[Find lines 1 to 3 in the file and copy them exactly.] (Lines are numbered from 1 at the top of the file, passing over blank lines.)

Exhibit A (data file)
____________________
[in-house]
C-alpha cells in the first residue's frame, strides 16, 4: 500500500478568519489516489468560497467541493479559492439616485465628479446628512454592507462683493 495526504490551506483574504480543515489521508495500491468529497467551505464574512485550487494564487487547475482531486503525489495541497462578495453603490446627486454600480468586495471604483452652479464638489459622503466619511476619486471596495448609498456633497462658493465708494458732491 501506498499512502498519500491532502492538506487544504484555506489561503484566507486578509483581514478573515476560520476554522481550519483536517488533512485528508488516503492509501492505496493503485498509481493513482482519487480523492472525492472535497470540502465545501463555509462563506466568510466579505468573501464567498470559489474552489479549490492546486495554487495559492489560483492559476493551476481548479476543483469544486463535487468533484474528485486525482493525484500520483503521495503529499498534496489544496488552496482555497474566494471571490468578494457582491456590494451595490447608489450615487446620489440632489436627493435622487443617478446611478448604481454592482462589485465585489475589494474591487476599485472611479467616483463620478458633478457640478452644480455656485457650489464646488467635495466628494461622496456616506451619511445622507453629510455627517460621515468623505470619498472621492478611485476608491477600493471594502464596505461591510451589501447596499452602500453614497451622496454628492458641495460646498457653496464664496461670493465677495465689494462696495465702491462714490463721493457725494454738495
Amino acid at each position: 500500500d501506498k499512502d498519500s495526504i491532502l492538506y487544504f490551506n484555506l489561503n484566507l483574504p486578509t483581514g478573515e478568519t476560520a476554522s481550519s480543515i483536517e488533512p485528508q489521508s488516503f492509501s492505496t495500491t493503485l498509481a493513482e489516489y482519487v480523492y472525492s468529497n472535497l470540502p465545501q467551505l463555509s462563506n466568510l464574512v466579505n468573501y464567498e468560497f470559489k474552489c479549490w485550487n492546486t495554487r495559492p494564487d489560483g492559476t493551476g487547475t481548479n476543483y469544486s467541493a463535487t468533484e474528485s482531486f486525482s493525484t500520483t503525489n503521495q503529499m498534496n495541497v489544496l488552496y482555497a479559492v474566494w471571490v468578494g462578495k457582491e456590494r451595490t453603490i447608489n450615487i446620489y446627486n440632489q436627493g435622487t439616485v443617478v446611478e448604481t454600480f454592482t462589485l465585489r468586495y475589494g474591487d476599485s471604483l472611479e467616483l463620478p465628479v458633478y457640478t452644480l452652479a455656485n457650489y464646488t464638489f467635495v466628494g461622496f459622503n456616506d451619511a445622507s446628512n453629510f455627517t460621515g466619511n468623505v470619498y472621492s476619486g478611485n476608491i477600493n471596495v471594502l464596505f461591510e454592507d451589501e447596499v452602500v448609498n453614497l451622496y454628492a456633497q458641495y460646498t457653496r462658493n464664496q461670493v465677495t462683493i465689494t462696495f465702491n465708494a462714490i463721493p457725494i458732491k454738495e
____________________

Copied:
[in-house]
C-alpha cells in the first residue's frame, strides 16, 4: 500500500478568519489516489468560497467541493479559492439616485465628479446628512454592507462683493 495526504490551506483574504480543515489521508495500491468529497467551505464574512485550487494564487487547475482531486503525489495541497462578495453603490446627486454600480468586495471604483452652479464638489459622503466619511476619486471596495448609498456633497462658493465708494458732491 501506498499512502498519500491532502492538506487544504484555506489561503484566507486578509483581514478573515476560520476554522481550519483536517488533512485528508488516503492509501492505496493503485498509481493513482482519487480523492472525492472535497470540502465545501463555509462563506466568510466579505468573501464567498470559489474552489479549490492546486495554487495559492489560483492559476493551476481548479476543483469544486463535487468533484474528485486525482493525484500520483503521495503529499498534496489544496488552496482555497474566494471571490468578494457582491456590494451595490447608489450615487446620489440632489436627493435622487443617478446611478448604481454592482462589485465585489475589494474591487476599485472611479467616483463620478458633478457640478452644480455656485457650489464646488467635495466628494461622496456616506451619511445622507453629510455627517460621515468623505470619498472621492478611485476608491477600493471594502464596505461591510451589501447596499452602500453614497451622496454628492458641495460646498457653496464664496461670493465677495465689494462696495465702491462714490463721493457725494454738495
Amino acid at each position: 500500500d501506498k499512502d498519500s495526504i491532502l492538506y487544504f490551506n484555506l489561503n484566507l483574504p486578509t483581514g478573515e478568519t476560520a476554522s481550519s480543515i483536517e488533512p485528508q489521508s488516503f492509501s492505496t495500491t493503485l498509481a493513482e489516489y482519487v480523492y472525492s468529497n472535497l470540502p465545501q467551505l463555509s462563506n466568510l464574512v466579505n468573501y464567498e468560497f470559489k474552489c479549490w485550487n492546486t495554487r495559492p494564487d489560483g492559476t493551476g487547475t481548479n476543483y469544486s467541493a463535487t468533484e474528485s482531486f486525482s493525484t500520483t503525489n503521495q503529499m498534496n495541497v489544496l488552496y482555497a479559492v474566494w471571490v468578494g462578495k457582491e456590494r451595490t453603490i447608489n450615487i446620489y446627486n440632489q436627493g435622487t439616485v443617478v446611478e448604481t454600480f454592482t462589485l465585489r468586495y475589494g474591487d476599485s471604483l472611479e467616483l463620478p465628479v458633478y457640478t452644480l452652479a455656485n457650489y464646488t464638489f467635495v466628494g461622496f459622503n456616506d451619511a445622507s446628512n453629510f455627517t460621515g466619511n468623505v470619498y472621492s476619486g478611485n476608491i477600493n471596495v471594502l464596505f461591510e454592507d451589501e447596499v452602500v448609498n453614497l451622496y454628492a456633497q458641495y460646498t457653496r462658493n464664496q461670493v465677495t462683493i465689494t462696495f465702491n465708494a462714490i463721493p457725494i458732491k454738495e